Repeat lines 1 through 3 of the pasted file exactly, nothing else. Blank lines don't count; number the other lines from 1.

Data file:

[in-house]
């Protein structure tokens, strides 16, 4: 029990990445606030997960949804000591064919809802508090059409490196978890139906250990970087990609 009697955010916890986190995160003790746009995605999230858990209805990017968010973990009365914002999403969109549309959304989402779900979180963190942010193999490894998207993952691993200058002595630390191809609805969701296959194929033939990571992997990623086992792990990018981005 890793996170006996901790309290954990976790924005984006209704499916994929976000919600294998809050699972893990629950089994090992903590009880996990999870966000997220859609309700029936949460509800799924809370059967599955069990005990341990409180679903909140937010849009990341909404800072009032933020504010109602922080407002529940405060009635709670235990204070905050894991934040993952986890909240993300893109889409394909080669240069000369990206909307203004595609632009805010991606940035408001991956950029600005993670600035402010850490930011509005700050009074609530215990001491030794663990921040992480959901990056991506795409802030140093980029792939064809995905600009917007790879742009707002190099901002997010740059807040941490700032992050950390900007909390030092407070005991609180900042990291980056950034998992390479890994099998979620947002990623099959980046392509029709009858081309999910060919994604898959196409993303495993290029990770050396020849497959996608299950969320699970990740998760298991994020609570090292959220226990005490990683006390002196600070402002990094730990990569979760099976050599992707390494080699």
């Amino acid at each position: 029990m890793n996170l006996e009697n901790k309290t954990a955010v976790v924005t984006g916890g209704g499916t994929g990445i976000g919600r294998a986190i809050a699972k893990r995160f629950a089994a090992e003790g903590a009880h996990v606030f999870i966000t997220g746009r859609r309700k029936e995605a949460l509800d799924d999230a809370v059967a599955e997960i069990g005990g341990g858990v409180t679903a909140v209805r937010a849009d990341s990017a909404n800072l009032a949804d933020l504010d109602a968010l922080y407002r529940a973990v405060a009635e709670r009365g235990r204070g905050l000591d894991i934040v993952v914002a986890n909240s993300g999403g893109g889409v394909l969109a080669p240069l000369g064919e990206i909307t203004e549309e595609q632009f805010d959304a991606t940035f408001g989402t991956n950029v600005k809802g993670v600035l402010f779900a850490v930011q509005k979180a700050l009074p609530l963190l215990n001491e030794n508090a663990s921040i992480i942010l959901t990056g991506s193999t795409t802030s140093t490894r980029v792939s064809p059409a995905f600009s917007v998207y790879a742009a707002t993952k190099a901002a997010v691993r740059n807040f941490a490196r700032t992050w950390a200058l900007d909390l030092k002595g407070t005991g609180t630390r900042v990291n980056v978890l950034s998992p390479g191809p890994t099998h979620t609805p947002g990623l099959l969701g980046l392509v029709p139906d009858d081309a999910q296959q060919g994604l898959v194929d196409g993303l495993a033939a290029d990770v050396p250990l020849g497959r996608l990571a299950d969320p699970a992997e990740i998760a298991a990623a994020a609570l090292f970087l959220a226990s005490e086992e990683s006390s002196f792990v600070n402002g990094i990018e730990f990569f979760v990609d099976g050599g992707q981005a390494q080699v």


[in-house]
């Protein structure tokens, strides 16, 4: 029990990445606030997960949804000591064919809802508090059409490196978890139906250990970087990609 009697955010916890986190995160003790746009995605999230858990209805990017968010973990009365914002999403969109549309959304989402779900979180963190942010193999490894998207993952691993200058002595630390191809609805969701296959194929033939990571992997990623086992792990990018981005 890793996170006996901790309290954990976790924005984006209704499916994929976000919600294998809050699972893990629950089994090992903590009880996990999870966000997220859609309700029936949460509800799924809370059967599955069990005990341990409180679903909140937010849009990341909404800072009032933020504010109602922080407002529940405060009635709670235990204070905050894991934040993952986890909240993300893109889409394909080669240069000369990206909307203004595609632009805010991606940035408001991956950029600005993670600035402010850490930011509005700050009074609530215990001491030794663990921040992480959901990056991506795409802030140093980029792939064809995905600009917007790879742009707002190099901002997010740059807040941490700032992050950390900007909390030092407070005991609180900042990291980056950034998992390479890994099998979620947002990623099959980046392509029709009858081309999910060919994604898959196409993303495993290029990770050396020849497959996608299950969320699970990740998760298991994020609570090292959220226990005490990683006390002196600070402002990094730990990569979760099976050599992707390494080699």
């Amino acid at each position: 029990m890793n996170l006996e009697n901790k309290t954990a955010v976790v924005t984006g916890g209704g499916t994929g990445i976000g919600r294998a986190i809050a699972k893990r995160f629950a089994a090992e003790g903590a009880h996990v606030f999870i966000t997220g746009r859609r309700k029936e995605a949460l509800d799924d999230a809370v059967a599955e997960i069990g005990g341990g858990v409180t679903a909140v209805r937010a849009d990341s990017a909404n800072l009032a949804d933020l504010d109602a968010l922080y407002r529940a973990v405060a009635e709670r009365g235990r204070g905050l000591d894991i934040v993952v914002a986890n909240s993300g999403g893109g889409v394909l969109a080669p240069l000369g064919e990206i909307t203004e549309e595609q632009f805010d959304a991606t940035f408001g989402t991956n950029v600005k809802g993670v600035l402010f779900a850490v930011q509005k979180a700050l009074p609530l963190l215990n001491e030794n508090a663990s921040i992480i942010l959901t990056g991506s193999t795409t802030s140093t490894r980029v792939s064809p059409a995905f600009s917007v998207y790879a742009a707002t993952k190099a901002a997010v691993r740059n807040f941490a490196r700032t992050w950390a200058l900007d909390l030092k002595g407070t005991g609180t630390r900042v990291n980056v978890l950034s998992p390479g191809p890994t099998h979620t609805p947002g990623l099959l969701g980046l392509v029709p139906d009858d081309a999910q296959q060919g994604l898959v194929d196409g993303l495993a033939a290029d990770v050396p250990l020849g497959r996608l990571a299950d969320p699970a992997e990740i998760a298991a990623a994020a609570l090292f970087l959220a226990s005490e086992e990683s006390s002196f792990v600070n402002g990094i990018e730990f990569f979760v990609d099976g050599g992707q981005a390494q080699v």